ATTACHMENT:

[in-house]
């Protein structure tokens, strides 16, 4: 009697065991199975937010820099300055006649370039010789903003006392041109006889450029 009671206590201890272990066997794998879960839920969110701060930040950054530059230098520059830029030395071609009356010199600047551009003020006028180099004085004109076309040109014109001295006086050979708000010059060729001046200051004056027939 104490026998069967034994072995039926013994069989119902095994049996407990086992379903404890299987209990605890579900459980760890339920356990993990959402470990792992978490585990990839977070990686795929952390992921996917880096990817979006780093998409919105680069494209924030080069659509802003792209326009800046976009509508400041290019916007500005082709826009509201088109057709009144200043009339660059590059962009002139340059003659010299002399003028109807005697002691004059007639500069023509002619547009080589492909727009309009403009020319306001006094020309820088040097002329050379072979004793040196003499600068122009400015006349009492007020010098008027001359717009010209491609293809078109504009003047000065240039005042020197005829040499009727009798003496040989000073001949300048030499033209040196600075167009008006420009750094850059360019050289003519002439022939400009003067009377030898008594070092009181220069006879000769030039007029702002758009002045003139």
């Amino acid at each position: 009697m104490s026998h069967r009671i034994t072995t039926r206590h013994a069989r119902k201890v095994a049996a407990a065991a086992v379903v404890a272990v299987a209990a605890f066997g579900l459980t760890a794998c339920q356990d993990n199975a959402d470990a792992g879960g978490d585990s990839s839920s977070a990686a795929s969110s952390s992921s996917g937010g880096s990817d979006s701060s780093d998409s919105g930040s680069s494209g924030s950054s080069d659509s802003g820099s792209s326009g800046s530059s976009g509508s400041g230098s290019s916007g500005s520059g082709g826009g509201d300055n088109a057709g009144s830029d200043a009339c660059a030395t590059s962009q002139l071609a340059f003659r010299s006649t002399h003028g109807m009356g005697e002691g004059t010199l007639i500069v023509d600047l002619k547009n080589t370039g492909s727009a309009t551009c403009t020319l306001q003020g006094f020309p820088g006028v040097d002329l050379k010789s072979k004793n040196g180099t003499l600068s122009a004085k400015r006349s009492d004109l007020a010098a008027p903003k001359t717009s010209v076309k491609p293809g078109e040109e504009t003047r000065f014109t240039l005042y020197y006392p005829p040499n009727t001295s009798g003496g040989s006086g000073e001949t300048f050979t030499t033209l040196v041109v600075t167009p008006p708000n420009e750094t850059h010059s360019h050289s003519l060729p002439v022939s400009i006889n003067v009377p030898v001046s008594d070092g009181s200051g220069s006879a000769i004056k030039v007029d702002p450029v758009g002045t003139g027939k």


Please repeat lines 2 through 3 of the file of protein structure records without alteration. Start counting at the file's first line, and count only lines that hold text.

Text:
């Protein structure tokens, strides 16, 4: 009697065991199975937010820099300055006649370039010789903003006392041109006889450029 009671206590201890272990066997794998879960839920969110701060930040950054530059230098520059830029030395071609009356010199600047551009003020006028180099004085004109076309040109014109001295006086050979708000010059060729001046200051004056027939 104490026998069967034994072995039926013994069989119902095994049996407990086992379903404890299987209990605890579900459980760890339920356990993990959402470990792992978490585990990839977070990686795929952390992921996917880096990817979006780093998409919105680069494209924030080069659509802003792209326009800046976009509508400041290019916007500005082709826009509201088109057709009144200043009339660059590059962009002139340059003659010299002399003028109807005697002691004059007639500069023509002619547009080589492909727009309009403009020319306001006094020309820088040097002329050379072979004793040196003499600068122009400015006349009492007020010098008027001359717009010209491609293809078109504009003047000065240039005042020197005829040499009727009798003496040989000073001949300048030499033209040196600075167009008006420009750094850059360019050289003519002439022939400009003067009377030898008594070092009181220069006879000769030039007029702002758009002045003139």
């Amino acid at each position: 009697m104490s026998h069967r009671i034994t072995t039926r206590h013994a069989r119902k201890v095994a049996a407990a065991a086992v379903v404890a272990v299987a209990a605890f066997g579900l459980t760890a794998c339920q356990d993990n199975a959402d470990a792992g879960g978490d585990s990839s839920s977070a990686a795929s969110s952390s992921s996917g937010g880096s990817d979006s701060s780093d998409s919105g930040s680069s494209g924030s950054s080069d659509s802003g820099s792209s326009g800046s530059s976009g509508s400041g230098s290019s916007g500005s520059g082709g826009g509201d300055n088109a057709g009144s830029d200043a009339c660059a030395t590059s962009q002139l071609a340059f003659r010299s006649t002399h003028g109807m009356g005697e002691g004059t010199l007639i500069v023509d600047l002619k547009n080589t370039g492909s727009a309009t551009c403009t020319l306001q003020g006094f020309p820088g006028v040097d002329l050379k010789s072979k004793n040196g180099t003499l600068s122009a004085k400015r006349s009492d004109l007020a010098a008027p903003k001359t717009s010209v076309k491609p293809g078109e040109e504009t003047r000065f014109t240039l005042y020197y006392p005829p040499n009727t001295s009798g003496g040989s006086g000073e001949t300048f050979t030499t033209l040196v041109v600075t167009p008006p708000n420009e750094t850059h010059s360019h050289s003519l060729p002439v022939s400009i006889n003067v009377p030898v001046s008594d070092g009181s200051g220069s006879a000769i004056k030039v007029d702002p450029v758009g002045t003139g027939k």